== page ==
Over the school holidays our girls spent a lovely week in Dunedin with Donal’s sister and her family. While they did many fun things (such as visiting the chocolate factory) one of the highlights for them was the fact that Deirdre had her own vegetable garden. They loved being able to go and pick some fresh vegetables each night for dinner. They enjoyed a wonderful range including runner beans, snow peas, tomatoes, baby carrots, fresh potatoes and even grapes (not bad for Dunedin!). I don’t think they tried the chilies she was growing.

One of the things that I really enjoy doing in my leisure time is gardening. However we do not have a vegetable garden. Even though the trip to Dunedin was over a month ago the girls are still talking about the joys of picking your own vegetables and keep asking if we can have a vegetable garden. I can see that I might have to relent and give up some of ‘my garden’ for the benefit of the family.

Although I know very little about vegetable gardening I do get the impression that, depending on what you choose to grow, you don’t need bucket loads of space. In fact some vegetables can even be grown in amongst the ‘normal’ garden or even in pots if you take the time to water them well.

Growing vegetables at home is certainly one way of getting your children interested in vegetables – especially when they are young. I do remember my father’s lovely vegetable garden, where I enjoyed helping to pick and wash the fresh vegetables, and they did seem to have a wonderful flavour.

One vegetable that can be grown very successfully is the potato. Even if you don’t have much land it can be grown in old tyres. Stack three or four tyres, fill them with soil and plant two to three seed pieces about 3-6 cm deep in the top tyre. The black of the tyre absorbs and radiates heat. Using this method you can apparently get a very good yield.

The potato produces more nutritious food more quickly, on less land, and in harsher climates than any other major crop – up to 85% of the plant is edible human food, compared to around 50% in cereals.

Potato is the world’s 4th largest food crop grown after maize, wheat and rice.

In New Zealand they are a top vegetable with 97% of us eating them according to the 5+ a day website. Fresh potatoes are consumed four times a week by 53% of us, and 21% of New Zealanders eat them daily.

It would be fair to say that in the Western world potatoes have had a lot of bad press nutritionally; a lot of this has been unfounded. With the band wagon of low carb diets many of my clients have been convinced, before they come to see me, that it is wrong to eat potatoes.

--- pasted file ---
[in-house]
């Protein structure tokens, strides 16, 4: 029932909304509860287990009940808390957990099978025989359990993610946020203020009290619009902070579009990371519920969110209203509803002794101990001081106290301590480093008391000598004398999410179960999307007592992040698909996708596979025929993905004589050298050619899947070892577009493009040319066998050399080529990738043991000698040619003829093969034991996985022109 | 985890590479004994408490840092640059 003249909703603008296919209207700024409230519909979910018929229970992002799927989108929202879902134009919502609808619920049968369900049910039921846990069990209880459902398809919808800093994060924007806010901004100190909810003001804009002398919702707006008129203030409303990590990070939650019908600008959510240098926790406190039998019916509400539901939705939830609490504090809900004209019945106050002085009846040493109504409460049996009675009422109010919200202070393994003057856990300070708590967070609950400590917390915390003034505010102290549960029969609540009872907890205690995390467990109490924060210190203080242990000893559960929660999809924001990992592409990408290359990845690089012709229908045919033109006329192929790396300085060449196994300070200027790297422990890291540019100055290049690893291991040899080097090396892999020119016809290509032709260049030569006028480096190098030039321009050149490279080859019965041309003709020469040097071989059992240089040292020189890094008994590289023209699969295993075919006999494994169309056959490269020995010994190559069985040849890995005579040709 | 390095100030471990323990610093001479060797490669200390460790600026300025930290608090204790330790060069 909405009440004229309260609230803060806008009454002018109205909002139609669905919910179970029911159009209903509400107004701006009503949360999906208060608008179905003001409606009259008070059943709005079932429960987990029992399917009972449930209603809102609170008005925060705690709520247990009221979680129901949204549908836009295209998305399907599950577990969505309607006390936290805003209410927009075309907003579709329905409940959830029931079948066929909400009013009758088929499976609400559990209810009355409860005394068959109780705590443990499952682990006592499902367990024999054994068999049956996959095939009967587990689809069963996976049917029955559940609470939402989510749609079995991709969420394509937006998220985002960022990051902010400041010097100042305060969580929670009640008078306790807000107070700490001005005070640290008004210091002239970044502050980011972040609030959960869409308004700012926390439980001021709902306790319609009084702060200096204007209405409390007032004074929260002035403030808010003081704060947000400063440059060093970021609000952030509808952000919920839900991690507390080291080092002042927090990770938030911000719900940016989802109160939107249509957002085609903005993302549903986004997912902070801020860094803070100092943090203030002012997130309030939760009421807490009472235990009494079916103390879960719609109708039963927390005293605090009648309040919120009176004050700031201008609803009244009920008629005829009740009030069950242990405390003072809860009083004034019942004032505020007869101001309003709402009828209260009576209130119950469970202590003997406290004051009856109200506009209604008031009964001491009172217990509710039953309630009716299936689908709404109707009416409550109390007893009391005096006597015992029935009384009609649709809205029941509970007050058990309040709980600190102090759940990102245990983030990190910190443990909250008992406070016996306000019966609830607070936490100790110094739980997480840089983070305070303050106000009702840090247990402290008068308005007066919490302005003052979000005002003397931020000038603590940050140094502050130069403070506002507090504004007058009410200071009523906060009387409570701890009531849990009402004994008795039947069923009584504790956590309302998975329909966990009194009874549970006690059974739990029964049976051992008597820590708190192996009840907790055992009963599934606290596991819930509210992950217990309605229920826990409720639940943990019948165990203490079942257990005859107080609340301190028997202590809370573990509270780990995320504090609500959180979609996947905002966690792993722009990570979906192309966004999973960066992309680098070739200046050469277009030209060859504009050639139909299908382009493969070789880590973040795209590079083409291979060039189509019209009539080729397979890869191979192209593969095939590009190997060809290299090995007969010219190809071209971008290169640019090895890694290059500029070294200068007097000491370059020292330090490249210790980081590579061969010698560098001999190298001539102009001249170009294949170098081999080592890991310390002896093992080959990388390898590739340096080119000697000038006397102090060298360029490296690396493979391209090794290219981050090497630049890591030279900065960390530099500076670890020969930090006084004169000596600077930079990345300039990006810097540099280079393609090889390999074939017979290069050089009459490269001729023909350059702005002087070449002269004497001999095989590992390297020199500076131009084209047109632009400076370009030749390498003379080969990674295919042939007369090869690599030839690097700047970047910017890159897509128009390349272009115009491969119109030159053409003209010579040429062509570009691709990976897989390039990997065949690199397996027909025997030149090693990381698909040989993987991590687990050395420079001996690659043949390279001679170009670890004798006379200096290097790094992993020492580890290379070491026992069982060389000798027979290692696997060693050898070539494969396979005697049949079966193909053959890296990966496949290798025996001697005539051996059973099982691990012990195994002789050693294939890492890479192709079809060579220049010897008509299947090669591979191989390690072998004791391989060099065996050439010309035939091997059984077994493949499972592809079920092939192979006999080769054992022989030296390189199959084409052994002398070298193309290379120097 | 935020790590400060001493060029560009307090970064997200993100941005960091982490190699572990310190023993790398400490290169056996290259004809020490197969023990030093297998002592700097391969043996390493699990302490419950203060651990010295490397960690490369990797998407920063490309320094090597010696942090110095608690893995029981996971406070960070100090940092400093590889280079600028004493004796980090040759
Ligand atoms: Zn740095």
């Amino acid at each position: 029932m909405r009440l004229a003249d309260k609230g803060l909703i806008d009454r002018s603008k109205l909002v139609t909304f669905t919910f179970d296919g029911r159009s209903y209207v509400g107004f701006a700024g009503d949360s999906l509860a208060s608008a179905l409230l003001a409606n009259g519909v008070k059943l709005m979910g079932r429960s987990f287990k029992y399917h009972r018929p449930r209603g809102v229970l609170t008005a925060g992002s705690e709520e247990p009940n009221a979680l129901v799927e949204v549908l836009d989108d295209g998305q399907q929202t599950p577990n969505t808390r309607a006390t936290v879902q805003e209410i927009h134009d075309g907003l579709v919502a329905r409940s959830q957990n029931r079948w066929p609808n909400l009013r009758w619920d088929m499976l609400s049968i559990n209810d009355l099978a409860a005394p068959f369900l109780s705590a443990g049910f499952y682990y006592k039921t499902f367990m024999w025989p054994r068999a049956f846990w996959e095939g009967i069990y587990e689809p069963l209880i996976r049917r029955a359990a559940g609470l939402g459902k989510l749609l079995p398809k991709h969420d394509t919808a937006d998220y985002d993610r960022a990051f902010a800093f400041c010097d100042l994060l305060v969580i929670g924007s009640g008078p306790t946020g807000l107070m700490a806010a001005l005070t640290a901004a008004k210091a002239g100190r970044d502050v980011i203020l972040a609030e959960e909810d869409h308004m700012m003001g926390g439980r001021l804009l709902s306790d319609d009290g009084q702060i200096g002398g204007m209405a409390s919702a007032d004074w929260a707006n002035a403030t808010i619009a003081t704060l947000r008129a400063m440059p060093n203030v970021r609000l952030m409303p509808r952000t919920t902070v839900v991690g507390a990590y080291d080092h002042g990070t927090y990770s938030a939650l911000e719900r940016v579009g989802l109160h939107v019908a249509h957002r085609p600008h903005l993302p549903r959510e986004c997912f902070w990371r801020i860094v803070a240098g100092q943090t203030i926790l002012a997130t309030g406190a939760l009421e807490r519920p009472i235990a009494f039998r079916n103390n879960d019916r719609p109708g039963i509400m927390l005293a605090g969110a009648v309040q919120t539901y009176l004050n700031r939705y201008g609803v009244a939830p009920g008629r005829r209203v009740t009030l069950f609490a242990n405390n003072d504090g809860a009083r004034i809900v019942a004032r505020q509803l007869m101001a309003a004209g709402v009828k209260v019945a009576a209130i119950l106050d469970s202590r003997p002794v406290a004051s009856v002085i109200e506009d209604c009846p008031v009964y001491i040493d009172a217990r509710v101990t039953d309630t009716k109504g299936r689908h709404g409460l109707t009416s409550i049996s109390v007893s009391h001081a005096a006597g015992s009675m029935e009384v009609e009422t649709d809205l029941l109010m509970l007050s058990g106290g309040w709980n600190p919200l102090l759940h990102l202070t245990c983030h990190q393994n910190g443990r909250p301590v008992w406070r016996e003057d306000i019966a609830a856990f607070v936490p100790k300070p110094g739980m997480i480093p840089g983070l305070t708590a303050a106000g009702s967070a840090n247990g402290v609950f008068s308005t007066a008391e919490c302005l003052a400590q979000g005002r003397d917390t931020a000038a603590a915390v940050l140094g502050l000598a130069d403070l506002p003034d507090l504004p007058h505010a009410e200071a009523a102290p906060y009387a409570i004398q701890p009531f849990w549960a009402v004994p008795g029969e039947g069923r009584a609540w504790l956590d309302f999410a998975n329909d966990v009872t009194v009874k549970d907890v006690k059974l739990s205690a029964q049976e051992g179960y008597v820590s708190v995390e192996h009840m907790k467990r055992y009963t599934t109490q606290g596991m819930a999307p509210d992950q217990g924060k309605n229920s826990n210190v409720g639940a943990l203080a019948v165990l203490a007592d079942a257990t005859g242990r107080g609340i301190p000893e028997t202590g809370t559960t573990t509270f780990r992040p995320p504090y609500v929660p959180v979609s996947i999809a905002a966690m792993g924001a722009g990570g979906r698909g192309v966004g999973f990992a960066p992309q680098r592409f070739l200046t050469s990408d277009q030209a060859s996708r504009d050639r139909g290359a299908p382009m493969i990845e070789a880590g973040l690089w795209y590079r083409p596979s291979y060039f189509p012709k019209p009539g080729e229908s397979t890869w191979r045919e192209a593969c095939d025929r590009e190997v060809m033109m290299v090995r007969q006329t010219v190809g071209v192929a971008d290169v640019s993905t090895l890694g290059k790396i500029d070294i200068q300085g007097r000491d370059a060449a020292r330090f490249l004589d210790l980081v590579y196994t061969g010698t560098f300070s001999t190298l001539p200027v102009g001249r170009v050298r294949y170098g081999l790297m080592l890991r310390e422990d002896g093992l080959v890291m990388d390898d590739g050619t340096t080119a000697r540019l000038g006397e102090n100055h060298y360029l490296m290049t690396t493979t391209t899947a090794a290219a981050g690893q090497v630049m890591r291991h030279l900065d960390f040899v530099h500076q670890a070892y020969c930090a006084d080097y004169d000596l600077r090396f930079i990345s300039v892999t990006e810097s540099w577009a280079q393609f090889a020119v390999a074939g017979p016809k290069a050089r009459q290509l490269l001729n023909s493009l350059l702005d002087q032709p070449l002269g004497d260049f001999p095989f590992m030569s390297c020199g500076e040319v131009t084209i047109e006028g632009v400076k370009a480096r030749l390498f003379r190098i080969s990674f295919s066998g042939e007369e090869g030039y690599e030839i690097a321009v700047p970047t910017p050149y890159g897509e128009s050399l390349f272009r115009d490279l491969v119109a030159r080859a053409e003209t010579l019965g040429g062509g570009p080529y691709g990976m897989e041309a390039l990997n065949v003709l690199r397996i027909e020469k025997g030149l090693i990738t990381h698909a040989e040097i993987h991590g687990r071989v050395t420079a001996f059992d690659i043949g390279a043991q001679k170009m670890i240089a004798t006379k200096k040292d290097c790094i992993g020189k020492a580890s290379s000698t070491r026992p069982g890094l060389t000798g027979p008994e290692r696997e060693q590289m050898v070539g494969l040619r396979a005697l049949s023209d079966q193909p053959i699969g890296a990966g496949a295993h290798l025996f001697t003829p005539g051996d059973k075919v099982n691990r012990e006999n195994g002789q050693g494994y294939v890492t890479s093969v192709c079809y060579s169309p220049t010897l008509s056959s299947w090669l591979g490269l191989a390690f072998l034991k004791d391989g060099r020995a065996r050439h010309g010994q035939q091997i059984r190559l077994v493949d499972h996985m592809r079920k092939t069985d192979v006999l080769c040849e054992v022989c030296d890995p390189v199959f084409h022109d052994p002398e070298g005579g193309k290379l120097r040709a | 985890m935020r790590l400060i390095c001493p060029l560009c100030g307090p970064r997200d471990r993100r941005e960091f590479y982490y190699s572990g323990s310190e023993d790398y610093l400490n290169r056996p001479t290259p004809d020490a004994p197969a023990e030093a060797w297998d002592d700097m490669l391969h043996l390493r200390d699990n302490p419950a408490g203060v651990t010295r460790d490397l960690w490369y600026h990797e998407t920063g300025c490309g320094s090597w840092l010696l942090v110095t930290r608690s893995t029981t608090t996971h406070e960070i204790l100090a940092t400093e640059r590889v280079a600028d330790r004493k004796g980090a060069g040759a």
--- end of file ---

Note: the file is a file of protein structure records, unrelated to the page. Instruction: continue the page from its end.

However there are many good nutritional points about potatoes.

Potatoes are rich in carbohydrates but low in fat. This makes them a good source of energy. Sure they might have a higher glycaemic index than some other starchy foods, but as we usually eat them with a source of protein such as meat, fish or chicken this will help to lower the glycaemic load of the meal.

Foods with a high glycaemic index will get absorbed into your blood system more quickly so are not as satisfying as other foods with a lower glycaemic index – but the glycaemic index is not the only way to judge a food. Ice cream has a low glycaemic index, but that doesn’t mean it is an everyday food and that we can enjoy it at the expense of sensible food choices.

Potatoes are also very rich in vitamin C — a single medium-sized potato contains about half the recommended daily intake. Vitamin C is important in assisting with iron absorption. Vitamin C is also an important antioxidant helping to prevent cell damage caused by free radicals. Vitamin C also gives you healthy skin, teeth and hair.

They are a good source of B vitamins which we need to consume regularly as they are not stored in the body. B Vitamins help to convert food to energy and they are also important for cell growth.

When eaten with the skin on they are a good source of fibre. One average potato with the skin on provides 4 ½ grams of fibre, compared to an average peeled potato which has 2 ½ grams fibre. It is recommended that female adults aim for at least 25 grams of fibre a day and for adult males 30 grams a day.

So the humble potato should not be shunned — as it is a vegetable available all year round; it can be cooked in many different ways; and it does contribute important nutrients to your diet.

Depending on how I go with plans for the vegetable garden I will keep you informed, but I think at the very least I can try the potatoes-in-the-tyre trick.



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Fiona Boyle is a registered dietitian and nutritionist. She runs a private practice and gives nutrition advice to individuals and families to help meet their health needs and personal goals.

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